Bringing wild pasture into cultivation without tilling or spraying



Both the perennial rye and perennial wheat formed very dense growth. No weeds at all appeared. They had no competition. But they were growing in a raised bed because it’s the ideal place to start seedlings. The soil is rich and there are few weeds. Any that appear can be immediately pinched out. But that’s not how we want to grow perennial grains. Essentially, we want to completely replace the wild vegetation with these grains.

How to do that is the question.  In the spring, do we transplant these seedlings into the field after we have closely cropped it and hope that they grow fast enough to overcome what is there?  Our experience with these old pastures is that what is there grows quickly and overcomes young plants including trees.  I’d like to see how the wheat and rye fair against the wild vegetation but I don’t have enough seedlings to experiment that way.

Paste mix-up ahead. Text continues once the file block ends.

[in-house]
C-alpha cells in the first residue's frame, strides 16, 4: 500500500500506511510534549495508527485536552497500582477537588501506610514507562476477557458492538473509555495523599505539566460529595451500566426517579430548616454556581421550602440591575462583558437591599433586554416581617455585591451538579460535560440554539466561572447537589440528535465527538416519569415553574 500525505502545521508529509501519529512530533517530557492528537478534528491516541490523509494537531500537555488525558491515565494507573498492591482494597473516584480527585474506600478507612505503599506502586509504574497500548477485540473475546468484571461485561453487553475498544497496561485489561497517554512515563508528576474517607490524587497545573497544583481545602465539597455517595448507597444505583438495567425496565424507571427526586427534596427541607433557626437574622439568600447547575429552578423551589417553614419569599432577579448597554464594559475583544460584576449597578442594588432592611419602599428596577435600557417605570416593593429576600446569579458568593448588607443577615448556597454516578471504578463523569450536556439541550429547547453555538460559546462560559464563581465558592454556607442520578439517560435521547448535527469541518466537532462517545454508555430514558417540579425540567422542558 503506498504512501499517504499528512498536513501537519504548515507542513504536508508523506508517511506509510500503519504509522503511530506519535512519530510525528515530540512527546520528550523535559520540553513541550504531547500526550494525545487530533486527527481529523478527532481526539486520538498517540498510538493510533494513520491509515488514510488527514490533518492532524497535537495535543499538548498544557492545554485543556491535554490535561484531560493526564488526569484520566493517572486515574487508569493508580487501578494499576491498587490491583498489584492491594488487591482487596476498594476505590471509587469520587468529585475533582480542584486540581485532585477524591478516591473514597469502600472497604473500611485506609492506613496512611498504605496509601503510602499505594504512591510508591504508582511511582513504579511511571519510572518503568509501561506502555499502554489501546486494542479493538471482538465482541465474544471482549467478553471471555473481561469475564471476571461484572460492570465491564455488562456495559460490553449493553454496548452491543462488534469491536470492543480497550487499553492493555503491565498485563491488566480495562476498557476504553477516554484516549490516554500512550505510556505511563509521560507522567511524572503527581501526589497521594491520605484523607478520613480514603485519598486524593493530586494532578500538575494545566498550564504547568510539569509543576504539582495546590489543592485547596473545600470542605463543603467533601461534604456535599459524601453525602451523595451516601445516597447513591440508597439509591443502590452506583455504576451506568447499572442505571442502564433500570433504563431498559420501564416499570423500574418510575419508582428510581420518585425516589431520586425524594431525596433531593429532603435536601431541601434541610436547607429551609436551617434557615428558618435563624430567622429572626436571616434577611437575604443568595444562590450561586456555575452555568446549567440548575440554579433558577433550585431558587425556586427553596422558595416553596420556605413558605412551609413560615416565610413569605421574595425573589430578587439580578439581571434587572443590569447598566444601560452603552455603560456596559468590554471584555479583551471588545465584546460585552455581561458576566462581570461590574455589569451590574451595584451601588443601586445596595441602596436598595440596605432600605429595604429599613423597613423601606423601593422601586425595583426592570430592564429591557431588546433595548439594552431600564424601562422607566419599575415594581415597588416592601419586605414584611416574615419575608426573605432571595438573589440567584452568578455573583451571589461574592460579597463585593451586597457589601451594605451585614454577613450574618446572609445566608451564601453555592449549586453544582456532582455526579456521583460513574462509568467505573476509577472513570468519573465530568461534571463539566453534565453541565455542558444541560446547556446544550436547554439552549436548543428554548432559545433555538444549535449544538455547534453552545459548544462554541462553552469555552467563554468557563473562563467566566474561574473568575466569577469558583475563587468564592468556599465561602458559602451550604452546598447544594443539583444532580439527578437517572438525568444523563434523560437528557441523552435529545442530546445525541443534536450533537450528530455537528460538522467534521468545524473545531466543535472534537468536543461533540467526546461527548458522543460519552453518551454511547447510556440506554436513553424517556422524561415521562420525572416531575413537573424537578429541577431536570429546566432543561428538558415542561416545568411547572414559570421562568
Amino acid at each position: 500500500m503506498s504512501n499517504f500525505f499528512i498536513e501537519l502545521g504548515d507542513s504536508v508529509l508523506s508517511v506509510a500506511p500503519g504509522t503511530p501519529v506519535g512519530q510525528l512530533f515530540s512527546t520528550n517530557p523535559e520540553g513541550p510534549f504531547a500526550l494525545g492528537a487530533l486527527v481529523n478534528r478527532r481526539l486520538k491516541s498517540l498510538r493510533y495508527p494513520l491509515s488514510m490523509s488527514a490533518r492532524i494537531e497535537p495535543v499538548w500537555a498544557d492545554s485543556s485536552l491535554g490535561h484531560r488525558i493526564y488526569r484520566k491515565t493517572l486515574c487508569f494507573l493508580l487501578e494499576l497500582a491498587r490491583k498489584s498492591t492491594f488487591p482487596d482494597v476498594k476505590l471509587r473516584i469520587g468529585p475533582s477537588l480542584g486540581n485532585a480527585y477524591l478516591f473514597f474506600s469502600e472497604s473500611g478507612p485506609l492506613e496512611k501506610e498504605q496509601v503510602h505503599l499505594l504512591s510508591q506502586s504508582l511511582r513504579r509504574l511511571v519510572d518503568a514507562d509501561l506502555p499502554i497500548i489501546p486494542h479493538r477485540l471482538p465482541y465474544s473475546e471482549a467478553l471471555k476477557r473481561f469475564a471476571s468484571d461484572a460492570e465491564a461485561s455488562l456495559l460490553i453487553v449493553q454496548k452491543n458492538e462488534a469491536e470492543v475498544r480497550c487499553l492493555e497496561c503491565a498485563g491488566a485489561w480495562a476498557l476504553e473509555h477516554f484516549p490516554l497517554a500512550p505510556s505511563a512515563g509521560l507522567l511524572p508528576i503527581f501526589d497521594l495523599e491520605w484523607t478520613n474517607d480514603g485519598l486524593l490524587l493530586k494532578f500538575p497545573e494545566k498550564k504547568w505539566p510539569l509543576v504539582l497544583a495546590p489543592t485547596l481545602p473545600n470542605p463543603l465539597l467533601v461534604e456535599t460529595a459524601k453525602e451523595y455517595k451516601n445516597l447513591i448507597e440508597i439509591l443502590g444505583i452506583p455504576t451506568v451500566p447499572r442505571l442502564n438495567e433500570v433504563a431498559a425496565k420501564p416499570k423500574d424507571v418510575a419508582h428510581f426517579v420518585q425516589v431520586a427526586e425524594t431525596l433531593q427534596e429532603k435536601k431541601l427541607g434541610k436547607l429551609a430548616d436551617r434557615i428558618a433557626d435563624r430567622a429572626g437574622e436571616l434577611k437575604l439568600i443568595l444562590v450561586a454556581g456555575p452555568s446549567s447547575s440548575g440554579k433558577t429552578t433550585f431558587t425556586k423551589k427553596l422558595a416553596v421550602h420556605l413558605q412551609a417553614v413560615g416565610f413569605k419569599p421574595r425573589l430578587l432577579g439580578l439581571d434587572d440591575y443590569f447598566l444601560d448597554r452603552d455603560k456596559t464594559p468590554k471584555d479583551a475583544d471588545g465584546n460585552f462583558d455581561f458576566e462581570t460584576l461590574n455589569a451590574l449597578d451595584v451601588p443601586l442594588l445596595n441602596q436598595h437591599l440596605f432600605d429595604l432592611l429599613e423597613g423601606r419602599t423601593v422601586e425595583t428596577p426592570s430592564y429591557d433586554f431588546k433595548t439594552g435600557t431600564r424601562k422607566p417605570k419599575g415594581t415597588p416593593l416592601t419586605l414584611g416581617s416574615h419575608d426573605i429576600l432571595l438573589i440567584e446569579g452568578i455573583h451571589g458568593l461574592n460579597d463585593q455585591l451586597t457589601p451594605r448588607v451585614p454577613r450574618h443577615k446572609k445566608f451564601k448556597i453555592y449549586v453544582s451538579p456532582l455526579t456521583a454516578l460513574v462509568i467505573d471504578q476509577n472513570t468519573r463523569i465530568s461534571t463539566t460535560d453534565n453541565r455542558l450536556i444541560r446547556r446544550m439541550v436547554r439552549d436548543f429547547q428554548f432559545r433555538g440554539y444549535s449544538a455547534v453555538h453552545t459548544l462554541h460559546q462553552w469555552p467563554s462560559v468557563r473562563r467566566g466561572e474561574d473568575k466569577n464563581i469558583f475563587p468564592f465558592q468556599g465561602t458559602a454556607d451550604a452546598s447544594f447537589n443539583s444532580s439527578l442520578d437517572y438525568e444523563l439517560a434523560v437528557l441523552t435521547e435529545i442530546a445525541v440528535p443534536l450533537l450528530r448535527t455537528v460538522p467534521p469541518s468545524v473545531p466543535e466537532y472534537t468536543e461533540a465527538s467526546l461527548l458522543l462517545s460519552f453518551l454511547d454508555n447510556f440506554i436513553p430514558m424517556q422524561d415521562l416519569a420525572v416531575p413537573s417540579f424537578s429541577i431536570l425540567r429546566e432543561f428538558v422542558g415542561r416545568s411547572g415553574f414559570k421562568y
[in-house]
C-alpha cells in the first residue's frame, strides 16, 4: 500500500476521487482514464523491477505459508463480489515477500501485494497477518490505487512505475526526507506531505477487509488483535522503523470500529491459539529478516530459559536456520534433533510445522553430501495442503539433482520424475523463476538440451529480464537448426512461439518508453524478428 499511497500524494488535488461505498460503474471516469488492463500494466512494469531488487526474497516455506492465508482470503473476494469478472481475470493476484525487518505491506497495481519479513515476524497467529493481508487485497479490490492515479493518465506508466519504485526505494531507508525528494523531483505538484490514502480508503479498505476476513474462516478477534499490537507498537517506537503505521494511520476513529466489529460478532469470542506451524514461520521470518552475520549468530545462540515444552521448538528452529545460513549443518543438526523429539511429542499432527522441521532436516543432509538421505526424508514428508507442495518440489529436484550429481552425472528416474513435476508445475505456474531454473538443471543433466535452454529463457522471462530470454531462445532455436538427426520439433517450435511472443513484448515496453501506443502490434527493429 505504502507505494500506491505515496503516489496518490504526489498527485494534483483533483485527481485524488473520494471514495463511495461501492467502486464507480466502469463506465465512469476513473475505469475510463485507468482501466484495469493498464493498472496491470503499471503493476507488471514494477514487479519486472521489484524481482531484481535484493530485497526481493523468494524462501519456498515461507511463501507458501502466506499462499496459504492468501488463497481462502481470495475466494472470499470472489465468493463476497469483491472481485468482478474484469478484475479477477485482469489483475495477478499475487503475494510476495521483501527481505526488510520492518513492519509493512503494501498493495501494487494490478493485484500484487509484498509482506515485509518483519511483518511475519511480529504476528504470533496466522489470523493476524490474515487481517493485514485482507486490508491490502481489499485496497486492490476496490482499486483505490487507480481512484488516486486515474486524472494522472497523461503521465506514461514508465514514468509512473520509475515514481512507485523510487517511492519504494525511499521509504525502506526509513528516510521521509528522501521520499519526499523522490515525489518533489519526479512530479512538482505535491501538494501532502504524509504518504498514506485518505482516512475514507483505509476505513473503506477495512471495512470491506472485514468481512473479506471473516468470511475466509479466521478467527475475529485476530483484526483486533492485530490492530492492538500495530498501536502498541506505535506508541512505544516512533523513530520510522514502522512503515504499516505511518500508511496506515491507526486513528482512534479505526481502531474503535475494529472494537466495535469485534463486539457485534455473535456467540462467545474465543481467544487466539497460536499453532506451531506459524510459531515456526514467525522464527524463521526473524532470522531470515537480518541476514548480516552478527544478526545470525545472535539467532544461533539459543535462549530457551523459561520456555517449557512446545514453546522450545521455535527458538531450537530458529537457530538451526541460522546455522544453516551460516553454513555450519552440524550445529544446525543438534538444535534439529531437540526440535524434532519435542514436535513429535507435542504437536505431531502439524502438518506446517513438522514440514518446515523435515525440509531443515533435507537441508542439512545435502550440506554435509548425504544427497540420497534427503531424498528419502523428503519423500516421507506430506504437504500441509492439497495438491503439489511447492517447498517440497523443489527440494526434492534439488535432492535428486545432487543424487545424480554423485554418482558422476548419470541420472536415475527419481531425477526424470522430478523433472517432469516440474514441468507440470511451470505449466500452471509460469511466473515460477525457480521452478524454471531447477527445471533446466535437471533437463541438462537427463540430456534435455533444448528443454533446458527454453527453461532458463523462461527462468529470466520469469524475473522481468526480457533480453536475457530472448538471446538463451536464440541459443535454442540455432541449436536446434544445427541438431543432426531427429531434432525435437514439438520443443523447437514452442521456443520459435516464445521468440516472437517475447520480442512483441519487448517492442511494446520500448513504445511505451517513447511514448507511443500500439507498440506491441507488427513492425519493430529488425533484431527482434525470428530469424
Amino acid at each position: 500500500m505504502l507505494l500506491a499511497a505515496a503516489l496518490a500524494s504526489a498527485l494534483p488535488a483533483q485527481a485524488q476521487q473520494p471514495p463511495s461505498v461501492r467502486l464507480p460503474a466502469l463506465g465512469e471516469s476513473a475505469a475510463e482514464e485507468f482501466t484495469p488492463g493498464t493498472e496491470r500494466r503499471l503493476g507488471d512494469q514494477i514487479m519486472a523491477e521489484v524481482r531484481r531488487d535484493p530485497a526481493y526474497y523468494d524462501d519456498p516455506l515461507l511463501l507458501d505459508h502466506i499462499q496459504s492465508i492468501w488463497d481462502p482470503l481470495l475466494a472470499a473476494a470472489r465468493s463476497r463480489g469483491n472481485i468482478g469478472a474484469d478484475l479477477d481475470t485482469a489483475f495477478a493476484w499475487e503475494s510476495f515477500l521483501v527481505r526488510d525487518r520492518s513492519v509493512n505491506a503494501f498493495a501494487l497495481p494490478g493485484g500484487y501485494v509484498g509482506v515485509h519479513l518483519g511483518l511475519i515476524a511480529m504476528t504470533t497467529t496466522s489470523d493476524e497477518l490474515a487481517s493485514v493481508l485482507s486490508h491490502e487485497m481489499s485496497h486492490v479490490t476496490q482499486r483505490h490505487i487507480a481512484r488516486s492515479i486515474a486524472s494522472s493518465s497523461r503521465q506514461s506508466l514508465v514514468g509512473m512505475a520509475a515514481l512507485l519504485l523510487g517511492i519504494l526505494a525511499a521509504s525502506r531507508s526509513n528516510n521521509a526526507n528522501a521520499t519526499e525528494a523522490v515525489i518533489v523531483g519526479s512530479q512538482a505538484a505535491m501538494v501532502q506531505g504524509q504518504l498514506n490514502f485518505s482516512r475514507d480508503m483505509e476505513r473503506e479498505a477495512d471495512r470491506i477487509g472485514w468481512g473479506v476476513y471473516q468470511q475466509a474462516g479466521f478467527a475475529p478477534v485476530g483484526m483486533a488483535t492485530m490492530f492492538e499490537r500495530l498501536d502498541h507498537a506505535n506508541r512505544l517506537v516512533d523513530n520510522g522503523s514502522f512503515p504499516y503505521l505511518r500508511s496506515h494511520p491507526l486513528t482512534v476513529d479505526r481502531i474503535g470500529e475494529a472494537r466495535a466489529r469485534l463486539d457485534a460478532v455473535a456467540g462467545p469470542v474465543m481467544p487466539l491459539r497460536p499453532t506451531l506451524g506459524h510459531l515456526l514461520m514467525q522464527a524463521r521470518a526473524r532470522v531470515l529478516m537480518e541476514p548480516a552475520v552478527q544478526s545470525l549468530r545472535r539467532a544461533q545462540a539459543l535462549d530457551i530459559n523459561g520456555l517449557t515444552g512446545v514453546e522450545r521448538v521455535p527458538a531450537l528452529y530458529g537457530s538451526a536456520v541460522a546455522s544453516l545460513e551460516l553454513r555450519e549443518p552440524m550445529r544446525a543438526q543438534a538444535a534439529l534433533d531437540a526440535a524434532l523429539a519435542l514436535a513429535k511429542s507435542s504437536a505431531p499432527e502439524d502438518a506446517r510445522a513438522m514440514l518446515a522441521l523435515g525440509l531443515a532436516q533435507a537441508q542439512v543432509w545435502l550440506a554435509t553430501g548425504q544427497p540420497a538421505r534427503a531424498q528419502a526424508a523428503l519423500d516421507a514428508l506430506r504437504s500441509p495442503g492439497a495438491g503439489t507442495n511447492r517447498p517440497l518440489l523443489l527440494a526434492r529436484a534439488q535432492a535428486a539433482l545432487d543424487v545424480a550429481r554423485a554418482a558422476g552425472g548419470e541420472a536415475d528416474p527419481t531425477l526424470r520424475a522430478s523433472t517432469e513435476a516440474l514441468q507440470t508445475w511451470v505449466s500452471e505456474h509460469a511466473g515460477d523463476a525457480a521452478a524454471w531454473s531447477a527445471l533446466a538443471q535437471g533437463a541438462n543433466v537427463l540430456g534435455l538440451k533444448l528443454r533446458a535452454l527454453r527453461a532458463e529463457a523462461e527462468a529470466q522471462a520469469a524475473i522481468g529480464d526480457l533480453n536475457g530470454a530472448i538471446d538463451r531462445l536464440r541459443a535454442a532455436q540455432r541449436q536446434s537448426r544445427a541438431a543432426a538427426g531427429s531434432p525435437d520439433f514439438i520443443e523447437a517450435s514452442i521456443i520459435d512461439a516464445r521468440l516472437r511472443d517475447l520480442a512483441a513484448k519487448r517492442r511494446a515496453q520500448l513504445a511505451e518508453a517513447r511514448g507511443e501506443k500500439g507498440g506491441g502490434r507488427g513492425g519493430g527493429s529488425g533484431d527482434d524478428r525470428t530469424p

Using Roundup is not an option. Nor is solarizing the soil, at least, not this time.  We have a bit of experience to draw on. When we started our willow bed in the fall, we first cut the grass very short, then added about six inches of fresh cut grass and then a thin skin of soil. This we covered with cardboard and another thin skin of soil into which we planted fescue grass. We immediately dug holes and planted the willows.  This worked well. None of the surrounding vegetation found its way back into the willow bed and the willows have done well in the uncut fescue which only gets about 8″ tall.  We had another instance of vegetation suppression when we mulched 6-8 inch deep 5 foot circles of grass clippings around our young trees.  Nothing grew through the mulch all summer long.  Pulling back the mulch this fall showed that not only was the vegetation dead but it had rotted because of the moisture and lack of light and air provided by the mulch.